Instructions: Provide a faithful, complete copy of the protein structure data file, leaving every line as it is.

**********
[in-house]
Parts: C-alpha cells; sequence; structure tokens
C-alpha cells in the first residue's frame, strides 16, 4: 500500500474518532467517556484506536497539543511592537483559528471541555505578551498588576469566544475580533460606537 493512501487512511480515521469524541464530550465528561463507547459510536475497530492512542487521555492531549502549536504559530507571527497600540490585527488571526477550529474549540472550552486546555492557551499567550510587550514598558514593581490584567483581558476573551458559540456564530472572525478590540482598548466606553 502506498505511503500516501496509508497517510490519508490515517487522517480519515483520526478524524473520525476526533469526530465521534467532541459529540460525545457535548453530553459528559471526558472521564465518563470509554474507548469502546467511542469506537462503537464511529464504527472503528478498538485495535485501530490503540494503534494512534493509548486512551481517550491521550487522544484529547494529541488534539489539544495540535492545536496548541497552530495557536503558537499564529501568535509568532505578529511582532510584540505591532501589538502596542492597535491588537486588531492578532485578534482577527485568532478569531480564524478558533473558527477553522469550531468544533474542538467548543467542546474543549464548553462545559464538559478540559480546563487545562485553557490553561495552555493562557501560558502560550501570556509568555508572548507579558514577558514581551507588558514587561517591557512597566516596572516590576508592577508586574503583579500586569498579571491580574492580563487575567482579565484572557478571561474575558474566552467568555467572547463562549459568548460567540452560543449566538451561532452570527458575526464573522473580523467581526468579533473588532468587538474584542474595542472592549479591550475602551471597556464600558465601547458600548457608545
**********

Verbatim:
[in-house]
Parts: C-alpha cells; sequence; structure tokens
C-alpha cells in the first residue's frame, strides 16, 4: 500500500474518532467517556484506536497539543511592537483559528471541555505578551498588576469566544475580533460606537 493512501487512511480515521469524541464530550465528561463507547459510536475497530492512542487521555492531549502549536504559530507571527497600540490585527488571526477550529474549540472550552486546555492557551499567550510587550514598558514593581490584567483581558476573551458559540456564530472572525478590540482598548466606553 502506498505511503500516501496509508497517510490519508490515517487522517480519515483520526478524524473520525476526533469526530465521534467532541459529540460525545457535548453530553459528559471526558472521564465518563470509554474507548469502546467511542469506537462503537464511529464504527472503528478498538485495535485501530490503540494503534494512534493509548486512551481517550491521550487522544484529547494529541488534539489539544495540535492545536496548541497552530495557536503558537499564529501568535509568532505578529511582532510584540505591532501589538502596542492597535491588537486588531492578532485578534482577527485568532478569531480564524478558533473558527477553522469550531468544533474542538467548543467542546474543549464548553462545559464538559478540559480546563487545562485553557490553561495552555493562557501560558502560550501570556509568555508572548507579558514577558514581551507588558514587561517591557512597566516596572516590576508592577508586574503583579500586569498579571491580574492580563487575567482579565484572557478571561474575558474566552467568555467572547463562549459568548460567540452560543449566538451561532452570527458575526464573522473580523467581526468579533473588532468587538474584542474595542472592549479591550475602551471597556464600558465601547458600548457608545